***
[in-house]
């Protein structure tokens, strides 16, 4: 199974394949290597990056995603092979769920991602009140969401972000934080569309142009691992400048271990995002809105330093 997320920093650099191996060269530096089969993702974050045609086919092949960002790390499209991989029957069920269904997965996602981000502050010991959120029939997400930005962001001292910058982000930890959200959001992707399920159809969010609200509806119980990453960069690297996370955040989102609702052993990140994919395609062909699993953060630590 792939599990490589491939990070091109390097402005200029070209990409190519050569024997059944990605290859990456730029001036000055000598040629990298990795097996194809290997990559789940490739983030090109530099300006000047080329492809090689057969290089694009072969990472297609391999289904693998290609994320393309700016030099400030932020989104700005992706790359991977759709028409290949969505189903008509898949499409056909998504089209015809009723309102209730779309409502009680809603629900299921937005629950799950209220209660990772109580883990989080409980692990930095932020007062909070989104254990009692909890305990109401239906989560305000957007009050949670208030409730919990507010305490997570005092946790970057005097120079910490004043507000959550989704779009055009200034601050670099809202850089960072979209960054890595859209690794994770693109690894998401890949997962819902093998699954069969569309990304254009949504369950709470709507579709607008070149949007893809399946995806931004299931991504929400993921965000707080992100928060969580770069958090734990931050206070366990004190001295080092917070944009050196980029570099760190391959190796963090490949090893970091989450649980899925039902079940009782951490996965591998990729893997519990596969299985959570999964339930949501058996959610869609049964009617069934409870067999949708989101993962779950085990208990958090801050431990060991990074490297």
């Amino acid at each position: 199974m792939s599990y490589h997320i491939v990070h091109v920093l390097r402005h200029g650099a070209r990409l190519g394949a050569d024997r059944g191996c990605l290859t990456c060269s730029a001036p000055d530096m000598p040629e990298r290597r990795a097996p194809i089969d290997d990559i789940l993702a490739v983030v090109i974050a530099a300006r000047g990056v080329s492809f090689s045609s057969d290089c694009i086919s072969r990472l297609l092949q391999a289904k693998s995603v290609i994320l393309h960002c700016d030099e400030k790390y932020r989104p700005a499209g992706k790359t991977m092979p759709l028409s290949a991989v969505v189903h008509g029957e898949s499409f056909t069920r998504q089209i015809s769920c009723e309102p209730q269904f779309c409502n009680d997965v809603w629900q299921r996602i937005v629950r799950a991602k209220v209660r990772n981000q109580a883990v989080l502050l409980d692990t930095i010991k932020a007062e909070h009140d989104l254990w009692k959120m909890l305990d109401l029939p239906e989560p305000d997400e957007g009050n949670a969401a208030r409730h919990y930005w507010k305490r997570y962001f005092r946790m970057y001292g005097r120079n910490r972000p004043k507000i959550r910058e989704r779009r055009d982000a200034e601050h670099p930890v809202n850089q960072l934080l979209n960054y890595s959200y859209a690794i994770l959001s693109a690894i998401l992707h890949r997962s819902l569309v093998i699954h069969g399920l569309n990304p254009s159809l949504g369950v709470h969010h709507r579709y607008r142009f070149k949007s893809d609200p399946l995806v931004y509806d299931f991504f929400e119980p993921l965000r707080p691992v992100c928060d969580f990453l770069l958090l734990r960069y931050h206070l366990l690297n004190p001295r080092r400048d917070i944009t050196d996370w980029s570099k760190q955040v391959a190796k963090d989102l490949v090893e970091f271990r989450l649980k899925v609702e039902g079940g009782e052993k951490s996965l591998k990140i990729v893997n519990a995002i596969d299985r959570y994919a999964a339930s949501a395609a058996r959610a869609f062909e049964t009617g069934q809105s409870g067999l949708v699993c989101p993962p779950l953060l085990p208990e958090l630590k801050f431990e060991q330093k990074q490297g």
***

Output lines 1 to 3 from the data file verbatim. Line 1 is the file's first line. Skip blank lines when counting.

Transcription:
[in-house]
């Protein structure tokens, strides 16, 4: 199974394949290597990056995603092979769920991602009140969401972000934080569309142009691992400048271990995002809105330093 997320920093650099191996060269530096089969993702974050045609086919092949960002790390499209991989029957069920269904997965996602981000502050010991959120029939997400930005962001001292910058982000930890959200959001992707399920159809969010609200509806119980990453960069690297996370955040989102609702052993990140994919395609062909699993953060630590 792939599990490589491939990070091109390097402005200029070209990409190519050569024997059944990605290859990456730029001036000055000598040629990298990795097996194809290997990559789940490739983030090109530099300006000047080329492809090689057969290089694009072969990472297609391999289904693998290609994320393309700016030099400030932020989104700005992706790359991977759709028409290949969505189903008509898949499409056909998504089209015809009723309102209730779309409502009680809603629900299921937005629950799950209220209660990772109580883990989080409980692990930095932020007062909070989104254990009692909890305990109401239906989560305000957007009050949670208030409730919990507010305490997570005092946790970057005097120079910490004043507000959550989704779009055009200034601050670099809202850089960072979209960054890595859209690794994770693109690894998401890949997962819902093998699954069969569309990304254009949504369950709470709507579709607008070149949007893809399946995806931004299931991504929400993921965000707080992100928060969580770069958090734990931050206070366990004190001295080092917070944009050196980029570099760190391959190796963090490949090893970091989450649980899925039902079940009782951490996965591998990729893997519990596969299985959570999964339930949501058996959610869609049964009617069934409870067999949708989101993962779950085990208990958090801050431990060991990074490297």
């Amino acid at each position: 199974m792939s599990y490589h997320i491939v990070h091109v920093l390097r402005h200029g650099a070209r990409l190519g394949a050569d024997r059944g191996c990605l290859t990456c060269s730029a001036p000055d530096m000598p040629e990298r290597r990795a097996p194809i089969d290997d990559i789940l993702a490739v983030v090109i974050a530099a300006r000047g990056v080329s492809f090689s045609s057969d290089c694009i086919s072969r990472l297609l092949q391999a289904k693998s995603v290609i994320l393309h960002c700016d030099e400030k790390y932020r989104p700005a499209g992706k790359t991977m092979p759709l028409s290949a991989v969505v189903h008509g029957e898949s499409f056909t069920r998504q089209i015809s769920c009723e309102p209730q269904f779309c409502n009680d997965v809603w629900q299921r996602i937005v629950r799950a991602k209220v209660r990772n981000q109580a883990v989080l502050l409980d692990t930095i010991k932020a007062e909070h009140d989104l254990w009692k959120m909890l305990d109401l029939p239906e989560p305000d997400e957007g009050n949670a969401a208030r409730h919990y930005w507010k305490r997570y962001f005092r946790m970057y001292g005097r120079n910490r972000p004043k507000i959550r910058e989704r779009r055009d982000a200034e601050h670099p930890v809202n850089q960072l934080l979209n960054y890595s959200y859209a690794i994770l959001s693109a690894i998401l992707h890949r997962s819902l569309v093998i699954h069969g399920l569309n990304p254009s159809l949504g369950v709470h969010h709507r579709y607008r142009f070149k949007s893809d609200p399946l995806v931004y509806d299931f991504f929400e119980p993921l965000r707080p691992v992100c928060d969580f990453l770069l958090l734990r960069y931050h206070l366990l690297n004190p001295r080092r400048d917070i944009t050196d996370w980029s570099k760190q955040v391959a190796k963090d989102l490949v090893e970091f271990r989450l649980k899925v609702e039902g079940g009782e052993k951490s996965l591998k990140i990729v893997n519990a995002i596969d299985r959570y994919a999964a339930s949501a395609a058996r959610a869609f062909e049964t009617g069934q809105s409870g067999l949708v699993c989101p993962p779950l953060l085990p208990e958090l630590k801050f431990e060991q330093k990074q490297g």